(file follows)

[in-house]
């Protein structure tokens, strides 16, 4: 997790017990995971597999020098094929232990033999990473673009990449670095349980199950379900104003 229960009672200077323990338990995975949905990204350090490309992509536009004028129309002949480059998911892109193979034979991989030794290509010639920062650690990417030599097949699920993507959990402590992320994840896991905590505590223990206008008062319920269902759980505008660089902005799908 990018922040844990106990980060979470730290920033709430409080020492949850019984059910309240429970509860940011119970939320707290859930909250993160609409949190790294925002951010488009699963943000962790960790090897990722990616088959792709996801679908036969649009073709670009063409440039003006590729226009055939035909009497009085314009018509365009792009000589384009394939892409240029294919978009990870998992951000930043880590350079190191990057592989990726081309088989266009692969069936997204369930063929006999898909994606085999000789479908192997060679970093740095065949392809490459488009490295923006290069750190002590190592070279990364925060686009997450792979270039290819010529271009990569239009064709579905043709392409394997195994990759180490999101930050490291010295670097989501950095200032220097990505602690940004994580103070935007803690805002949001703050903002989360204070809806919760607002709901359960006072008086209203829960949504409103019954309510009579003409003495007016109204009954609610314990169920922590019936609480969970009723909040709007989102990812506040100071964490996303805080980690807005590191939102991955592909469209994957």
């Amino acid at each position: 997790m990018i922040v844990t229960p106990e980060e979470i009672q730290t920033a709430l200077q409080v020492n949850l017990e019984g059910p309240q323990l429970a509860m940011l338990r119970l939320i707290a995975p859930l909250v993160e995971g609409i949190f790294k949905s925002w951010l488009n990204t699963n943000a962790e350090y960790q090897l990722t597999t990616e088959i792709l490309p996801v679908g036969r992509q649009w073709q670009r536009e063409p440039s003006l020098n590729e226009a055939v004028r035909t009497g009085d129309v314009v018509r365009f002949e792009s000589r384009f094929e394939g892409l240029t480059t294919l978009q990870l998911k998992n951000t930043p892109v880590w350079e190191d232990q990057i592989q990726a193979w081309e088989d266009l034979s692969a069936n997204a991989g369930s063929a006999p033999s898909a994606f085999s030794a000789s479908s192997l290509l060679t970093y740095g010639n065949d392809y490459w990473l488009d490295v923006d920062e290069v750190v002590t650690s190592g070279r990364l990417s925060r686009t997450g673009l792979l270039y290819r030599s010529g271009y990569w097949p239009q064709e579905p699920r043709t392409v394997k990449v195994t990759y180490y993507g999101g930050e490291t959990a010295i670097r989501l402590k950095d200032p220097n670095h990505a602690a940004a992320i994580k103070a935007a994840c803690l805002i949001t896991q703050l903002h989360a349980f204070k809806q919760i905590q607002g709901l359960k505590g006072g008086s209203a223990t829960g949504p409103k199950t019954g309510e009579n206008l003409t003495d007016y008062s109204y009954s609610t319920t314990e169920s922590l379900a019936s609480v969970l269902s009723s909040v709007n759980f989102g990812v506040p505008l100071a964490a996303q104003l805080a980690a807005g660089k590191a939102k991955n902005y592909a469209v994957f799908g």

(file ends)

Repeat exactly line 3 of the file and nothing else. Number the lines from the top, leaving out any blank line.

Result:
């Amino acid at each position: 997790m990018i922040v844990t229960p106990e980060e979470i009672q730290t920033a709430l200077q409080v020492n949850l017990e019984g059910p309240q323990l429970a509860m940011l338990r119970l939320i707290a995975p859930l909250v993160e995971g609409i949190f790294k949905s925002w951010l488009n990204t699963n943000a962790e350090y960790q090897l990722t597999t990616e088959i792709l490309p996801v679908g036969r992509q649009w073709q670009r536009e063409p440039s003006l020098n590729e226009a055939v004028r035909t009497g009085d129309v314009v018509r365009f002949e792009s000589r384009f094929e394939g892409l240029t480059t294919l978009q990870l998911k998992n951000t930043p892109v880590w350079e190191d232990q990057i592989q990726a193979w081309e088989d266009l034979s692969a069936n997204a991989g369930s063929a006999p033999s898909a994606f085999s030794a000789s479908s192997l290509l060679t970093y740095g010639n065949d392809y490459w990473l488009d490295v923006d920062e290069v750190v002590t650690s190592g070279r990364l990417s925060r686009t997450g673009l792979l270039y290819r030599s010529g271009y990569w097949p239009q064709e579905p699920r043709t392409v394997k990449v195994t990759y180490y993507g999101g930050e490291t959990a010295i670097r989501l402590k950095d200032p220097n670095h990505a602690a940004a992320i994580k103070a935007a994840c803690l805002i949001t896991q703050l903002h989360a349980f204070k809806q919760i905590q607002g709901l359960k505590g006072g008086s209203a223990t829960g949504p409103k199950t019954g309510e009579n206008l003409t003495d007016y008062s109204y009954s609610t319920t314990e169920s922590l379900a019936s609480v969970l269902s009723s909040v709007n759980f989102g990812v506040p505008l100071a964490a996303q104003l805080a980690a807005g660089k590191a939102k991955n902005y592909a469209v994957f799908g």